Fundamental (But Forgotten) Law Of Mortality Resuscitated

July 09, 1996

Fundamental (but forgotten) "law of mortality" resuscitated
Contact: John Easton

Fundamental (But Forgotten) "Law of Mortality" Resuscitated

HUMANS, BEAGLES AND MICE - and probably most other sexually reproducing species - tend to die on identical schedules but on different time scales. The probability of dying is high at birth, declines until puberty and then increases at an exponential rate (for humans, doubling every seven years) until very old age when the rate of increase slows.

This characteristic pattern of human mortality was first described by British actuary Benjamin Gompertz in 1825. His attempts to verify this "law of mortality" and to extend it to other species became a major scientific focus for more than a century until it was abandoned in 1935 because no one could muster the data to prove it.

Now, researchers from Argonne National Laboratory and the University of Chicago Medical Center have assembled powerful new evidence, gathered from some unusual databases, which supports Gompertz's theory.

Their research - a 12,000-word, 34-page highly controversial paper - is published in the June issue of Population and Development Review.

Gompertz and his successors failed because they were unable to separate the biological effects of aging, what Gompertz called "a deterioration, or an increased inability to withstand destruction," from environmental causes of death such as mishaps, poverty and pathogens.

"The mortality patterns these early demographers were trying to describe did not exist for large populations of humans or animals before the middle of the twentieth century," said Bruce Carnes, Ph.D., from the Center for Mechanistic Biology and Biotechnology at Argonne National Laboratory.

But in the second half of this century, the convergence of peace and prosperity with public health measures such as improved sanitation, widespread immunization and antibiotics has for the first time in history allowed the vast majority of humans to grow old, to deteriorate - in essence, to wear out.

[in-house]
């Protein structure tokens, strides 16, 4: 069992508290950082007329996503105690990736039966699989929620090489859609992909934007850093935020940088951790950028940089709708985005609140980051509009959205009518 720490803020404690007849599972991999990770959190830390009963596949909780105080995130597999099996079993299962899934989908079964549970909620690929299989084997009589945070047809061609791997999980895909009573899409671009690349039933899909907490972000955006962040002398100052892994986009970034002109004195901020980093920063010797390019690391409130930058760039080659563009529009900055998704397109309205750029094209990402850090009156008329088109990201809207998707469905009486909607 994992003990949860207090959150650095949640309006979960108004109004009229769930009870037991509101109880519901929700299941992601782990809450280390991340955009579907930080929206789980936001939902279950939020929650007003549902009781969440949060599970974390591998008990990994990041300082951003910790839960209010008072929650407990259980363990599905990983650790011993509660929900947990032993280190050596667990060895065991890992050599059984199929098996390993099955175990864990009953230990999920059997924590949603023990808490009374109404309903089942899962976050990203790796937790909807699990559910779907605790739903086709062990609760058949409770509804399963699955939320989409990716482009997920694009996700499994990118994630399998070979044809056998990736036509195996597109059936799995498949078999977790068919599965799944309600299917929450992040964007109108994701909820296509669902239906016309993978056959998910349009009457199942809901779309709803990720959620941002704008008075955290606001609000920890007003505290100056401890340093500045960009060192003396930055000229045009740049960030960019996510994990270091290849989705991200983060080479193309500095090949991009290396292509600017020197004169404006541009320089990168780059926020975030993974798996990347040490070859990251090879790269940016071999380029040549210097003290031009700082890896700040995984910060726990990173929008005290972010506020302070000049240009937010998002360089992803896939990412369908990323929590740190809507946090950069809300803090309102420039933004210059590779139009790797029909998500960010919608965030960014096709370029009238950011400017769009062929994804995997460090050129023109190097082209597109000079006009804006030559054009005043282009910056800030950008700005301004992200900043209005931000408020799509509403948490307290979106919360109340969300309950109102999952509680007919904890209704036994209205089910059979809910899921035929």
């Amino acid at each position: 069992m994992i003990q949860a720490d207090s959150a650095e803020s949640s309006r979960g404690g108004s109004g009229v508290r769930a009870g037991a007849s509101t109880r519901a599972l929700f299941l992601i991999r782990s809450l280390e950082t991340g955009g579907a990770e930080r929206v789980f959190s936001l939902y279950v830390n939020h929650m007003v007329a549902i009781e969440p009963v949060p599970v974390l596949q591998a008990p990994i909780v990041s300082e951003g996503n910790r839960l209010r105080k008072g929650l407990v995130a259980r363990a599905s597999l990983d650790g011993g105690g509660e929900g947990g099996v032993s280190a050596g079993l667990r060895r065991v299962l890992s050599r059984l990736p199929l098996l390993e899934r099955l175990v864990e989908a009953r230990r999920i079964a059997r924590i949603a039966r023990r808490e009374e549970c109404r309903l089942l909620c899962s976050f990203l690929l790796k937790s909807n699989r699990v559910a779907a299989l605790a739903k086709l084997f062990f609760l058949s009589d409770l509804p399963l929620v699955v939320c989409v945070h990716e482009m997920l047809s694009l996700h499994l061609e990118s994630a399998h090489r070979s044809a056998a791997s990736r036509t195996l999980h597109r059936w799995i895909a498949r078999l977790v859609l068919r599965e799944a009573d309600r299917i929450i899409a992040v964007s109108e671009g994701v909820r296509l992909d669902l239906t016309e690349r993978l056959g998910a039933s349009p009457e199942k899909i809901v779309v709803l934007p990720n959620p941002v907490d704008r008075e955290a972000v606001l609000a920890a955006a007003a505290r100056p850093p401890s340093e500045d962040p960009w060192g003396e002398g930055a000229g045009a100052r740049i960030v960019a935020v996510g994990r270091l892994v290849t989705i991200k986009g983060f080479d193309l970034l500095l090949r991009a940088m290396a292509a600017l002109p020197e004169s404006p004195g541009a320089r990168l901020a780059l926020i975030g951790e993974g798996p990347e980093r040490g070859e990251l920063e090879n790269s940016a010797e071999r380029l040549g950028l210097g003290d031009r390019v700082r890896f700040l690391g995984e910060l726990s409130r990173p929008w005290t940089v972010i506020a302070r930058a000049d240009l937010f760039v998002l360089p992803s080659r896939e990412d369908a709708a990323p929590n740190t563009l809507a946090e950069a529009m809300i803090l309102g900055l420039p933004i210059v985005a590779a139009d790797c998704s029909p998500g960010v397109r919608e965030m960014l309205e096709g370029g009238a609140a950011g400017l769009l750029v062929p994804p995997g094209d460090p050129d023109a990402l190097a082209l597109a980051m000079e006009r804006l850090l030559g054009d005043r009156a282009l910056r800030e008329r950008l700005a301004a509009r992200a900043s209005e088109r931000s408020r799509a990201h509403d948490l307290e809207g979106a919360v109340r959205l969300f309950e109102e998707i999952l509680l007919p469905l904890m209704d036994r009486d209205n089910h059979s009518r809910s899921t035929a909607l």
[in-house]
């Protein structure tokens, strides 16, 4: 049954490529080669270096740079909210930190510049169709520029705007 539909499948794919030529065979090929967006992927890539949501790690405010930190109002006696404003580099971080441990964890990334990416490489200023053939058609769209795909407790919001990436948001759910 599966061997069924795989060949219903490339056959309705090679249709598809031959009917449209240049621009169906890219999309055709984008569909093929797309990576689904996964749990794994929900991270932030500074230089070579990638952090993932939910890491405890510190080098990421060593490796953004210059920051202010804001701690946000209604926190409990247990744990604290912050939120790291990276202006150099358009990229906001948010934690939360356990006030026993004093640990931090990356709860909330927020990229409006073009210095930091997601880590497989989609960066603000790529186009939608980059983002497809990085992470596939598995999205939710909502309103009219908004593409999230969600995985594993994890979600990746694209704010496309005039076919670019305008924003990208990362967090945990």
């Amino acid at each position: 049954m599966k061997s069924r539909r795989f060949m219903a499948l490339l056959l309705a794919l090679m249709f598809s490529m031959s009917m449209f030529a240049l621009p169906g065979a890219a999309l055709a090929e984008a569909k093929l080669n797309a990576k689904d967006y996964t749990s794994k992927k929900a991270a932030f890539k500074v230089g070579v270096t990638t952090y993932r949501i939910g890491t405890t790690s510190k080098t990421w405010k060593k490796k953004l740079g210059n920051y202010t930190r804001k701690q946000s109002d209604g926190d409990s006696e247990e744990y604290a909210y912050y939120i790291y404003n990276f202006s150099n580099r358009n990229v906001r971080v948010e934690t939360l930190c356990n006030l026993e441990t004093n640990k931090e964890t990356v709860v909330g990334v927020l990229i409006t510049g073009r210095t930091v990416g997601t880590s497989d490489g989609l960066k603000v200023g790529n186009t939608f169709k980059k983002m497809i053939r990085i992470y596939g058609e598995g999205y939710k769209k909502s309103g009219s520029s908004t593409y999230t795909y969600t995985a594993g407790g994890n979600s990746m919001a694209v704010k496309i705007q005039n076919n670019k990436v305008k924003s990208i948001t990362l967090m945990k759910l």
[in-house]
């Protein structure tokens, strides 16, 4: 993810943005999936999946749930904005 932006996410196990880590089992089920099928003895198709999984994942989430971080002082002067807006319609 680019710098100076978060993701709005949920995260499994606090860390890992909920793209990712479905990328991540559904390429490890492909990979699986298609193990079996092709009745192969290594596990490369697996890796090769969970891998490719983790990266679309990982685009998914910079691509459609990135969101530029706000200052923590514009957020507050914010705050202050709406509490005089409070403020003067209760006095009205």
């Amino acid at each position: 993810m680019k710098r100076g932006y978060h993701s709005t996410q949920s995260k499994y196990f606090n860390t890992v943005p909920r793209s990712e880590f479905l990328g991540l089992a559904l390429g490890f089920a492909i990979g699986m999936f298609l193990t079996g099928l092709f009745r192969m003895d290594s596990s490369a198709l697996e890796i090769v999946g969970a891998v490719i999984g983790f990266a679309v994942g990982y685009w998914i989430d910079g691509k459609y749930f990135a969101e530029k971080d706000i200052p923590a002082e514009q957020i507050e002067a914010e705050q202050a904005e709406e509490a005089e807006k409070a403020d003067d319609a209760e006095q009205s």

At the same time, protective environments created for household pets, zoo and laboratory animals have created similar conditions for small populations of other species, sheltering them from environmental causes of death.

Records at Argonne Laboratory for large groups of sheltered animals allowed the research team finally to revive Gompertz's search for a law of mortality. The researchers turned to extraordinarily detailed, long-term, multi-generational records for 13 strains of laboratory mice, with widely varied lifespans, and a large colony of beagles that were used at Argonne from 1953 to 1993 as control groups (unexposed animals) for studies on the biological effects of radiation. For human mortality, the researchers used an Argonne database from a carefully compiled epidemiological study of women exposed to radiation while working in the radium industry.

When they compared the mortality patterns for each species - focusing only on animals that died from aging-related causes and not on those killed by something in their environment - and adjusted for differences in lifespan, the resulting mortality curves were statistically indistinguishable.